My dreams (after my hallucinations faded)were achieved in my vicarious journey in the Pantagonian Express.
Thank you PT
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Format: Kindle Edition Verified Purchase
A journey on various trains in different stages of squalor, a commentary on the hopelessness of Latin America, an ode to the misery of poverty.
Theroux seems to have been going through a depressive stage on this journey, there is nothing but despair to write about, each new place is greeted with the same amount of snide remarks and barbed observations, each character met is dissected and their weaknesses surgically analysed, this book is a joyless adventure that only promises to make one glad to live in the western world.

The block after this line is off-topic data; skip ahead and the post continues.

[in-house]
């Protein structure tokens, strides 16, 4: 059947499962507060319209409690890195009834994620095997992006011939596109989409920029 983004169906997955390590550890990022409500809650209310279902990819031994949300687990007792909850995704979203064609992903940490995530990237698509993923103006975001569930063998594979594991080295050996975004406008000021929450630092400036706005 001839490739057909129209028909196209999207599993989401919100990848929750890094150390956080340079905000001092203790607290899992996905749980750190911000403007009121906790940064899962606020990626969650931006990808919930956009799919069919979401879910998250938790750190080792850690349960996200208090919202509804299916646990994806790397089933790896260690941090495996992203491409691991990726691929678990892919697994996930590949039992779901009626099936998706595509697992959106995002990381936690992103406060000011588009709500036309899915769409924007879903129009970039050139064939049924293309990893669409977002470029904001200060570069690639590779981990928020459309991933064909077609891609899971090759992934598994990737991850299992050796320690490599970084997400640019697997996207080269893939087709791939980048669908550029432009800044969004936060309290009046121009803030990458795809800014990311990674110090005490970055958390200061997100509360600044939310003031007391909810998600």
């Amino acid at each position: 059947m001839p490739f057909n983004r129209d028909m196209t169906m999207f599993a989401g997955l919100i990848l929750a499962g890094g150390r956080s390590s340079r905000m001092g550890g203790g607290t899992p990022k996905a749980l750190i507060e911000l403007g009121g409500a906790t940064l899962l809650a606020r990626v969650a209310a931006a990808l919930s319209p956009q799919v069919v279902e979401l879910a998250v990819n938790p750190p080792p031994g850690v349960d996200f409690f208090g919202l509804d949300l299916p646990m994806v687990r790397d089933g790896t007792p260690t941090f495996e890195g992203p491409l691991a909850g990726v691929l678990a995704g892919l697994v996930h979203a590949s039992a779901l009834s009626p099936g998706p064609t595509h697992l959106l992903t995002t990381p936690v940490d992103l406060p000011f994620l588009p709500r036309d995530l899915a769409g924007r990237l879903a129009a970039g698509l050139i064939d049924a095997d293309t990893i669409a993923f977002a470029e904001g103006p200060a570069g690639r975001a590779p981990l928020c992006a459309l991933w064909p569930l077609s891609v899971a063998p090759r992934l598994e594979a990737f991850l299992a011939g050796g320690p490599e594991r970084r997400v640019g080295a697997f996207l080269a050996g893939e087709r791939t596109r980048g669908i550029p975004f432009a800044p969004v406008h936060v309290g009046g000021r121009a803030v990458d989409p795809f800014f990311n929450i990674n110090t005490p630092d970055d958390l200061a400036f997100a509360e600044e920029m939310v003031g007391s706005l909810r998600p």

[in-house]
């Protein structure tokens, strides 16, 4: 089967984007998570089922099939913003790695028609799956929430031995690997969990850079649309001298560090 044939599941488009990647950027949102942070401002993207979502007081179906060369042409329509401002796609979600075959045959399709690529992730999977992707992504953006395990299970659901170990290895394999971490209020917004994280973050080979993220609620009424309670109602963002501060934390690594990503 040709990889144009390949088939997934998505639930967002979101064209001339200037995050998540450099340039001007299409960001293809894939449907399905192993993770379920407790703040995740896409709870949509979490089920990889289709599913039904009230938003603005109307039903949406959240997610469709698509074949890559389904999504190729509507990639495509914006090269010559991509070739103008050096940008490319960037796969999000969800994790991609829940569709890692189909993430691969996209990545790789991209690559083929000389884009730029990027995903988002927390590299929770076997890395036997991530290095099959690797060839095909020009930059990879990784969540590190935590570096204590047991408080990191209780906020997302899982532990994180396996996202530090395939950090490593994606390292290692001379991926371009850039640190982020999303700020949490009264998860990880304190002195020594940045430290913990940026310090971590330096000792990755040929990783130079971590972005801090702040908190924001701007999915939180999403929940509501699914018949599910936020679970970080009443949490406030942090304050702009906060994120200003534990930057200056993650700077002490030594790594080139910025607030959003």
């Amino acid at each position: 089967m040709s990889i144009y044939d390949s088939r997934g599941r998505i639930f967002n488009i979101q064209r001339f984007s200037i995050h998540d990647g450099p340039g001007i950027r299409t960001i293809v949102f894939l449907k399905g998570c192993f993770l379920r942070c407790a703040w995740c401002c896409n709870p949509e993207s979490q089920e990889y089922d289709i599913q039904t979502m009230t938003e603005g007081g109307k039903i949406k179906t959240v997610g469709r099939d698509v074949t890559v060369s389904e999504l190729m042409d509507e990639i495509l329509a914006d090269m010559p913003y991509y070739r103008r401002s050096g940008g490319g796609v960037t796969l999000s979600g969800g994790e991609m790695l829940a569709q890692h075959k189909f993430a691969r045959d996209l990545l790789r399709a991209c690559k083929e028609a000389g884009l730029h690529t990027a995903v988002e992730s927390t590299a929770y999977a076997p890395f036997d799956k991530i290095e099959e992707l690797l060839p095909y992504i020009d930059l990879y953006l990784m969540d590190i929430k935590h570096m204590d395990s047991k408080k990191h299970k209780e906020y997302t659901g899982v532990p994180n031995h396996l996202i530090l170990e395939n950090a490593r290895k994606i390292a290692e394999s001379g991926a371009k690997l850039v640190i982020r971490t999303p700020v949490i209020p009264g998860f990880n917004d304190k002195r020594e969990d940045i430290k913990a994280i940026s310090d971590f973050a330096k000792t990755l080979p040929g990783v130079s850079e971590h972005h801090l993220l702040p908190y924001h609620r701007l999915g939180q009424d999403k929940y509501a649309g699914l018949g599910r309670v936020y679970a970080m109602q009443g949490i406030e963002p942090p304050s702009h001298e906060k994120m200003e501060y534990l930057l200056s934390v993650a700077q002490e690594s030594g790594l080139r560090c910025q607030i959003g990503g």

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Format: Kindle Edition Verified Purchase
One of the best travel books on South America I have every read.
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Format: Paperback Verified Purchase
great
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Great present